The International Center for Ethics, Justice and Public Life and the Brandeis Chaplaincy recently announced the creation of the Bahalim Student Fund, a fund to give the Brandeis community an opportunity to fight Islamophobia and promote understanding of Islam.

The Bahalim Student Fund was made possible by a donation from Brandeis alumnus Ammad Bahalim ’04. The fund is designed to “support student-led public events intended to combat Islamophobia and promote an understanding of Islam as a tradition of learning and critical thinking,” according to the description of the fund released by the Center.

The committee is looking for proposals that will have “a broad appeal to students on campus.” This could include “exciting formats” or “unexpected collaborations among groups of students, clubs and departments,” Leigh Swigart, the director of programs in International Justice and Society at the Ethics Center, said in an interview with the Justice. “It does not have to be a talk, it doesn't have to be a film. It could be a comedian who uses an appealing and insightful way of getting at issues that are very important, or a music that is unexpected or a theater production.”

The fund offers up to $1,500 for the winning proposal, but a great proposal could justify a higher amount, according to Swigart.

Swigart also explained that the fund was the result of a one-time contribution by Bahalim, unless he chooses to contribute again in the future. Bahalim, who is of Pakistani heritage, currently works for the Bill and Melinda Gates Foundation, a philanthropic organization that fights inequity. The Gates Foundation triple-matched Bahalim’s contribution in accordance with its policy regarding employees’ charitable donations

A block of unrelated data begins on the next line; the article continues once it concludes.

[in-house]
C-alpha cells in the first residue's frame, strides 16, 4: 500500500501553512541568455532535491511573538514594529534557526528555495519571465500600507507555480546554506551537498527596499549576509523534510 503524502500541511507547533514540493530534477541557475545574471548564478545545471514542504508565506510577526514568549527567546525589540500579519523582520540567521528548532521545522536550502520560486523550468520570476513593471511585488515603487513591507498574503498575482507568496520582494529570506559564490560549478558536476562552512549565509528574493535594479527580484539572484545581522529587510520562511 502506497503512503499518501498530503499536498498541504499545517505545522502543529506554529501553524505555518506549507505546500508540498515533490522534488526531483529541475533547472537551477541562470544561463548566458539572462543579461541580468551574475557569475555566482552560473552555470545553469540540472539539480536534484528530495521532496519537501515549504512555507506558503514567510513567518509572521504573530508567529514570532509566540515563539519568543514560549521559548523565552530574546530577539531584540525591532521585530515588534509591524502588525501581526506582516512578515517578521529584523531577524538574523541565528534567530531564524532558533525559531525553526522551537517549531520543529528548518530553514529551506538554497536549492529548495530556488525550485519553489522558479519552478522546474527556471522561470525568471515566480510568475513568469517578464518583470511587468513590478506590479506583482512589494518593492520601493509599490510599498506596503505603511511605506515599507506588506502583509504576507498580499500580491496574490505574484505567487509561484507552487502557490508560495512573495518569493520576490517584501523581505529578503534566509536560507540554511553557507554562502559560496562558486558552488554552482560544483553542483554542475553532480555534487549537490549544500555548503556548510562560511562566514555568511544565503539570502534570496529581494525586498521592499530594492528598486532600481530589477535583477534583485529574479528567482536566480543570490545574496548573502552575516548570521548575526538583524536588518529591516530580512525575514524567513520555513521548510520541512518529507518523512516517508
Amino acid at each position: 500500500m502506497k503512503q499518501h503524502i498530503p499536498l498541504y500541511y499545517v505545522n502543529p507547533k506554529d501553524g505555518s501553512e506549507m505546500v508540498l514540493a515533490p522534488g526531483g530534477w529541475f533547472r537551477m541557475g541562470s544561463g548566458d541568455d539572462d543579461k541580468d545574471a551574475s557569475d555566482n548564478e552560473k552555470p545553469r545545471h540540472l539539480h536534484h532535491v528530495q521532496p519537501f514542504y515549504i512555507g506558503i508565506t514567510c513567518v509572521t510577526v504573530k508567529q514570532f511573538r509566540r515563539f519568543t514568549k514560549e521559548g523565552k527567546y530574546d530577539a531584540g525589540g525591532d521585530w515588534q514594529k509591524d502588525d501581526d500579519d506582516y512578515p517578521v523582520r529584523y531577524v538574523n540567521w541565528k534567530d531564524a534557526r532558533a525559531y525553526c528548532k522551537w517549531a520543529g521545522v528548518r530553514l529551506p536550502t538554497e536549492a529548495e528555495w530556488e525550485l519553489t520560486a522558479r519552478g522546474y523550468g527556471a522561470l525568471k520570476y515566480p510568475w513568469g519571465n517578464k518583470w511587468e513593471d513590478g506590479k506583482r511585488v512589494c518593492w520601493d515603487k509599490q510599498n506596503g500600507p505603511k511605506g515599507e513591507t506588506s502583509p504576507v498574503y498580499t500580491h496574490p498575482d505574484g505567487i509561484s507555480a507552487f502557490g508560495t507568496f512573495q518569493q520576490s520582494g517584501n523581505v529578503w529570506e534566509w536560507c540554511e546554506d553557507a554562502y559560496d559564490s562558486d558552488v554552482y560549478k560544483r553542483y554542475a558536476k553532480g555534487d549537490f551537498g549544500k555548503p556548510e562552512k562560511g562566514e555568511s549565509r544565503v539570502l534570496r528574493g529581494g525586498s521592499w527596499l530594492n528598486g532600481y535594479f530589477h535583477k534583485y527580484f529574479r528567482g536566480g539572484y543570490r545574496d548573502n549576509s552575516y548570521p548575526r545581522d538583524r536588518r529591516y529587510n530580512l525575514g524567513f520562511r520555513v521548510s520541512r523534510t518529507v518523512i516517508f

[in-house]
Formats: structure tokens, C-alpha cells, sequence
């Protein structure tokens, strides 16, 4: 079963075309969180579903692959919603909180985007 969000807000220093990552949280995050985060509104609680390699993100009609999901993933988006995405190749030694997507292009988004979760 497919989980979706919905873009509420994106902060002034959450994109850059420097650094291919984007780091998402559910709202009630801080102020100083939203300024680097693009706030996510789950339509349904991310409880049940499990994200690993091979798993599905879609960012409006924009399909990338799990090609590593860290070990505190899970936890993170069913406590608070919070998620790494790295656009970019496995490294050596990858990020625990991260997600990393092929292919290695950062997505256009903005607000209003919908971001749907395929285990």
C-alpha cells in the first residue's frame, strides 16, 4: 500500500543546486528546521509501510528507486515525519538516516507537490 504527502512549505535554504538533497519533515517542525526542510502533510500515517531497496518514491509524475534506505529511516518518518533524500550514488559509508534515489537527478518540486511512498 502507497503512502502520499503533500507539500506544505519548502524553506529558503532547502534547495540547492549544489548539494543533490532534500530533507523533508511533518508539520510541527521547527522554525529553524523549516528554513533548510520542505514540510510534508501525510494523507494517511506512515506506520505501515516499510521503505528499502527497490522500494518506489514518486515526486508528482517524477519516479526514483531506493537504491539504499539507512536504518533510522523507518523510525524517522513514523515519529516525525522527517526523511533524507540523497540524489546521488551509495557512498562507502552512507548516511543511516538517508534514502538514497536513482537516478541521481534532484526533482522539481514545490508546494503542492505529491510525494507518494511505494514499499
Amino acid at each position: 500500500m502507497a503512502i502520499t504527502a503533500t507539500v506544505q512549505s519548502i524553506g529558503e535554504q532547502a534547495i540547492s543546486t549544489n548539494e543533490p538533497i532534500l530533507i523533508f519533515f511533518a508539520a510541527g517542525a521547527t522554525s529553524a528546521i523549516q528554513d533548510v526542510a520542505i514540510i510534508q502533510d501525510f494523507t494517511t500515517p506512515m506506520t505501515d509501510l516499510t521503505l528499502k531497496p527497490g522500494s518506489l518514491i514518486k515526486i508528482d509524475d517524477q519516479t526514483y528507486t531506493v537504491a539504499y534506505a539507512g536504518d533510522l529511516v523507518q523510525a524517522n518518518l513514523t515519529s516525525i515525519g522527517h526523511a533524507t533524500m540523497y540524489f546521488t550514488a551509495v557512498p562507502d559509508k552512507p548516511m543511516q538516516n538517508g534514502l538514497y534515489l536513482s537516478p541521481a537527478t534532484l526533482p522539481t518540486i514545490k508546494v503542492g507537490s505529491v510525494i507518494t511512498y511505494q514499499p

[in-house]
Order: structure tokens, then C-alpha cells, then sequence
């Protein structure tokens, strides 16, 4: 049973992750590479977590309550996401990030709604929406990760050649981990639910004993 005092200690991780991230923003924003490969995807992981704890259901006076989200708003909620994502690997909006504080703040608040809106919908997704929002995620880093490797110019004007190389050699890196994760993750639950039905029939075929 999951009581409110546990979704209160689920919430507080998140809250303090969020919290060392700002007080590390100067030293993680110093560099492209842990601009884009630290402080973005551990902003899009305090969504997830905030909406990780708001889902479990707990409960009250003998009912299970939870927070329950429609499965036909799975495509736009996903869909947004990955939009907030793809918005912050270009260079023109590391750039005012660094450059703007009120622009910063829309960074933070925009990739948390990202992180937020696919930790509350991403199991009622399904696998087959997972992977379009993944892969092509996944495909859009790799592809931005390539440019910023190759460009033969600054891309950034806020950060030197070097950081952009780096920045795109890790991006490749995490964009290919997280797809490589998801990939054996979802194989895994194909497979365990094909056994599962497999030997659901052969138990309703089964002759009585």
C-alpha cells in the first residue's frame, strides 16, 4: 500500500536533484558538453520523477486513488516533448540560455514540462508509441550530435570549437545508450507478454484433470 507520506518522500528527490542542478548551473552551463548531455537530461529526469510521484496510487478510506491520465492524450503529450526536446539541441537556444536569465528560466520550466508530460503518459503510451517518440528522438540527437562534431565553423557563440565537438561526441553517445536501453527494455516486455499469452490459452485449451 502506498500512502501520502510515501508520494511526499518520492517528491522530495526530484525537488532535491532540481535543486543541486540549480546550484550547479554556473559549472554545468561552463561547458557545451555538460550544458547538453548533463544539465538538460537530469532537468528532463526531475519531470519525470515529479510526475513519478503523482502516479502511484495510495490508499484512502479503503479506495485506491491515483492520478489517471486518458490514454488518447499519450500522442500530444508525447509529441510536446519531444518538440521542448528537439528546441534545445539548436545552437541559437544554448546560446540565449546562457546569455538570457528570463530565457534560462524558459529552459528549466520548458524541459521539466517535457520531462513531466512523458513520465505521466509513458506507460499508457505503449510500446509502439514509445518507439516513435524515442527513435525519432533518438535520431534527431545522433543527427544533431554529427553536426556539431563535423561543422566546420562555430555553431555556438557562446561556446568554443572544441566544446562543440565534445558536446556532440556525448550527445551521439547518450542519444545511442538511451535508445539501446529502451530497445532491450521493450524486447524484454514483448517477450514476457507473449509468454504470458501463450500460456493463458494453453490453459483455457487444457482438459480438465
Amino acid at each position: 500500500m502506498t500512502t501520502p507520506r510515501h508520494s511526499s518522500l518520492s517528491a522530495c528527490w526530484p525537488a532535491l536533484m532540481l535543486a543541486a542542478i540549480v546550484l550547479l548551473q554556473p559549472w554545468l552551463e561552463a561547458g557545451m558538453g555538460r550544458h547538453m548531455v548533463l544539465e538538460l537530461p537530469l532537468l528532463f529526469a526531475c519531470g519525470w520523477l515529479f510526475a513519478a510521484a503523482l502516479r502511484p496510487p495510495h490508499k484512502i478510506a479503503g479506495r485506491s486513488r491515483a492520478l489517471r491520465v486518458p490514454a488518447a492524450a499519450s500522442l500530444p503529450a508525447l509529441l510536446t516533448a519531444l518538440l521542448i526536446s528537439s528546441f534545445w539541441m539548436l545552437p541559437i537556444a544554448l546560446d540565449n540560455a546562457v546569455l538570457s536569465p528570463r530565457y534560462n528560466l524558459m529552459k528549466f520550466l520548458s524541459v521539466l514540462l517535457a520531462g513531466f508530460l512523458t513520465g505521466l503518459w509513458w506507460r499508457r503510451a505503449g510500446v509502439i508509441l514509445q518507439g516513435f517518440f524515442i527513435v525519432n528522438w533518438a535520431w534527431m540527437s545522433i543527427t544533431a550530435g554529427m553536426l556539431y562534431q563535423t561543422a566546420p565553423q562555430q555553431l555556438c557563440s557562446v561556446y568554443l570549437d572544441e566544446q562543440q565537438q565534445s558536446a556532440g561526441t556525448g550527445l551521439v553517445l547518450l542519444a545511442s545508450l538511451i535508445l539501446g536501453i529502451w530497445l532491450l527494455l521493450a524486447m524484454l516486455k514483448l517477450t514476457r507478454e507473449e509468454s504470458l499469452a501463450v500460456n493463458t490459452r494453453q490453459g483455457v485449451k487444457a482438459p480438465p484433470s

In discussion with the new Muslim chaplain, Muhammad Xhemali, the Center decided to open the fund up to not only Muslim students, but to anybody who would like to propose programming. Swigart thinks that the fund “will be a great way to get some excitement and collaboration across different sectors of campus and give students the opportunity to think imaginatively about how to use such a fund.”

In the same interview, Swigart said she assumes that Bahalim created the fund because “he is responding to the rising climate of Islamophobia and thinking that having something on campus is a good place to start knowing that there are number of Muslim students on campus.” She explained that the language of the proposal is broad, giving the Center and the University considerable freedom in applying it to the community. She also said that the fund’s proposal language emphasizes Islamic life in the United States. 

Part of the Bahalim fund will go to programs in different departments, but most of it will go to student programs. According to Swigart, there is value in offering students the financial freedom to create programs because “students are the best judges of what their peers will appreciate and how their peers want to learn about something unfamiliar.”

The Ethics Center is not trying to further its institutional goals by administering this fund, Swigart clarified. Rather, it is working to build and preserve the inter-religious and inter-communal coexistence at Brandeis. She said that in doing this the Center is administering the fund “to serve the campus [in] the best way possible.” 

—This article was updated to correct factual issues. The original version said the fund would offer $5,000 for proposals. This has been corrected to $1,500. Additionally, the original article said Bahalim donated to the Gates Foundation. This has been corrected to clarify that he works at the foundation and that the foundation matched his contribution to the fund.